Can you act on this analysis?


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Most marketers, when they are faced with the problem of retaining customers, usually think of developing a statistical model to predict which customers are likely to leave their franchise in the coming months/year. Such models score customers, usually from 1000 to 1 based on their likelihood to stop doing business with the company. The model analyzes a combination of customer behaviors, types of purchases and demographics to find patterns among customers  left in the past.  Those patterns are then used  to find customers who are more likely to leave in the future. This approach is widely considered to be a Best Practice, even more so in businesses that have a subscription model representing the bulk of their revenue.

These models have proven consistently to show positive ROI, since by saving a customer who might’ve left, particularly the subscription business, you save not only next month’s revenue but that customer’s future revenue as well.

Recently, I found myself recommending to a client that they do NOT take such an approach, despite the fact that that approach is a clear Best Practice. The reasons why is illustrative of a problem that many of our clients face in growing their business.

The the main reason that we recommended not pursuing a retention model had nothing to do with analysis, but had everything to do with execution. When we probe deeper into how our client was going to act on the retention risk analysis, we discovered that they had relatively few levers to push:

  • Basic trigger emails. The primary vehicle that they could use was an off-the-shelf trigger e-mail program based on basic business rules,  entered manually. So instead of sending e-mails based on a high risk score, the system could only accept rules such as “when a customer has not come in in 35 days, and had a first purchase under $50, you should e-mail them X offer.”
  • Store manager calls. The other lever they had was having store managers call customers directly. Given the limited time that a store manager has available, you can imagine how difficult it is to have that manager called the bulk of the customers who are at high attrition risk. So in summary, what you have is two constraints –  restrictions of the rules–based trigger e-mail tool, and of the store manager’s time.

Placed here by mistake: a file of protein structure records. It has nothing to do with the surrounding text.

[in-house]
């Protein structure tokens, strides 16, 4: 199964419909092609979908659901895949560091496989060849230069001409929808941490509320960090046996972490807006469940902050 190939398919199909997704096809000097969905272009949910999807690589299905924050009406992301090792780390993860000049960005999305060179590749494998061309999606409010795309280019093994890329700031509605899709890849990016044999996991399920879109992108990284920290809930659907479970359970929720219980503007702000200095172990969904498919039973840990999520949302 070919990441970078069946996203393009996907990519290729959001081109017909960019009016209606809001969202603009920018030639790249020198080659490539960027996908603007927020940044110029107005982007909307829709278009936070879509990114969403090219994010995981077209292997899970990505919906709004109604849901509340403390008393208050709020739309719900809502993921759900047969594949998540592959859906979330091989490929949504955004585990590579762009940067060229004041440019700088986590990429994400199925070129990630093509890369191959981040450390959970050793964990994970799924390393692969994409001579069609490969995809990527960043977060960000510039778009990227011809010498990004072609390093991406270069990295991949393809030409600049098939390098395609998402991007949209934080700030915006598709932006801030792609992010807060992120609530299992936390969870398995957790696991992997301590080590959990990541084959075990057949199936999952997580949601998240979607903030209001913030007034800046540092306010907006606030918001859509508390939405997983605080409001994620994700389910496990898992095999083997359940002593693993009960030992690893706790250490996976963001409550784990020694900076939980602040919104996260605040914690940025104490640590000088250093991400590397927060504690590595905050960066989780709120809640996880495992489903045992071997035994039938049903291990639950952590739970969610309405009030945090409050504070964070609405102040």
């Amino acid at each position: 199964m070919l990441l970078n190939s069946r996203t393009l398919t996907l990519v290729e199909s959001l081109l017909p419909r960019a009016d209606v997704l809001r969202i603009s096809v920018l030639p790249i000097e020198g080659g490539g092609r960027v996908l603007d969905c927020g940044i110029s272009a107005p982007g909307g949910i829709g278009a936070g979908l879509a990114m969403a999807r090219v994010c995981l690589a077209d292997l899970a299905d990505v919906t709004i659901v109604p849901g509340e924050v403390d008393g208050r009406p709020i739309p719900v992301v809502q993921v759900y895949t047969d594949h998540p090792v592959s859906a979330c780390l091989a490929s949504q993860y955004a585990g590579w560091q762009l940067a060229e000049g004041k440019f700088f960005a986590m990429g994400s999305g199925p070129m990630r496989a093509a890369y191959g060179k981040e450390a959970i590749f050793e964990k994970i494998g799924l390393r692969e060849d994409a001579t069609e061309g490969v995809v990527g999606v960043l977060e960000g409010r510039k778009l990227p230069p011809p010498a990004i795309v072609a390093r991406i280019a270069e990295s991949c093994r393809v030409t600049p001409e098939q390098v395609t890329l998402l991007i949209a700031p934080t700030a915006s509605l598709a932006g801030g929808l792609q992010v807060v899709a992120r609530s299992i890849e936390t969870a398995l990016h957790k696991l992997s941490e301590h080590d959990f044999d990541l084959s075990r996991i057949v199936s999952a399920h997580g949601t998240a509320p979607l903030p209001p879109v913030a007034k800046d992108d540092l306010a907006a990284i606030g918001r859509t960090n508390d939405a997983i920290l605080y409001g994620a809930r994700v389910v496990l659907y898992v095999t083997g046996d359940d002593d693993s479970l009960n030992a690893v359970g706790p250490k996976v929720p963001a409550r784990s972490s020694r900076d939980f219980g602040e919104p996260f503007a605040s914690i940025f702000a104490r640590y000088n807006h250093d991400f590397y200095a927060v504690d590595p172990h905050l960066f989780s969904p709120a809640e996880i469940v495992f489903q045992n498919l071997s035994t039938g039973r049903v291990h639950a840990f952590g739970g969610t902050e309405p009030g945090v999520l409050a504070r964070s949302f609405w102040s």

While it may be exciting and financially rewarding for consulting firm to develop a more elaborate model for clients based on best practices, the real proof is always “in the pudding.”  What I mean is:  If you can’t execute based on the results of a model, don’t build one. All that effort would wind up with some “nice to knows,” an expensive bill, and a lack of clear verifiable results. Net of everything, this formula equals disaster.

Instead, we built cross–tabs that allowed us to explore the relationship between behaviors and customer retention quickly, and provide business rules at the end. We also worked to make sure that, when we provided those rules, we could do so in a format that the software would accept.  We also focused on how to prioritize the list given to store managers, so that they could, in their limited available time, only call the highest likely to stay, highest value customers.  The result was a lot less sexy, but a lot more effective than a statistical approach. The results were measured in the only metric that really matters, incremental revenue and ROI on the investment.

Many times, executives will get excited with the “shiny new thing.” That can take the form of a new channel (e.g. social media), or a technique like attrition modeling. The goal of successful marketers is to temper the executive’s enthusiasm about the shiny new thing and refocus them on approaches that can be executed and measured, and will drive ROI.

Ultimately, the final arbiter of any analysis is not what you learned from it, but what you did.  “Nice to knows” do not pay the bills and do not keep the business (and your career) growing.  Base the level of complexity of what you do on what you can execute and you will find yourself saving time and making money.

Republished with author's permission from original post.

Mark Price
Mark Price is the managing partner and founder of LiftPoint Consulting (, a consulting firm that specializes in customer analysis and relationship marketing. He is responsible for leading client engagements, e-commerce and database marketing, and talent acquisition. Mark is also a RetailWire Brain Trust Panelist, a blogger at and a monthly contributor to the blog of the Minnesota Chapter of the American Marketing Association.



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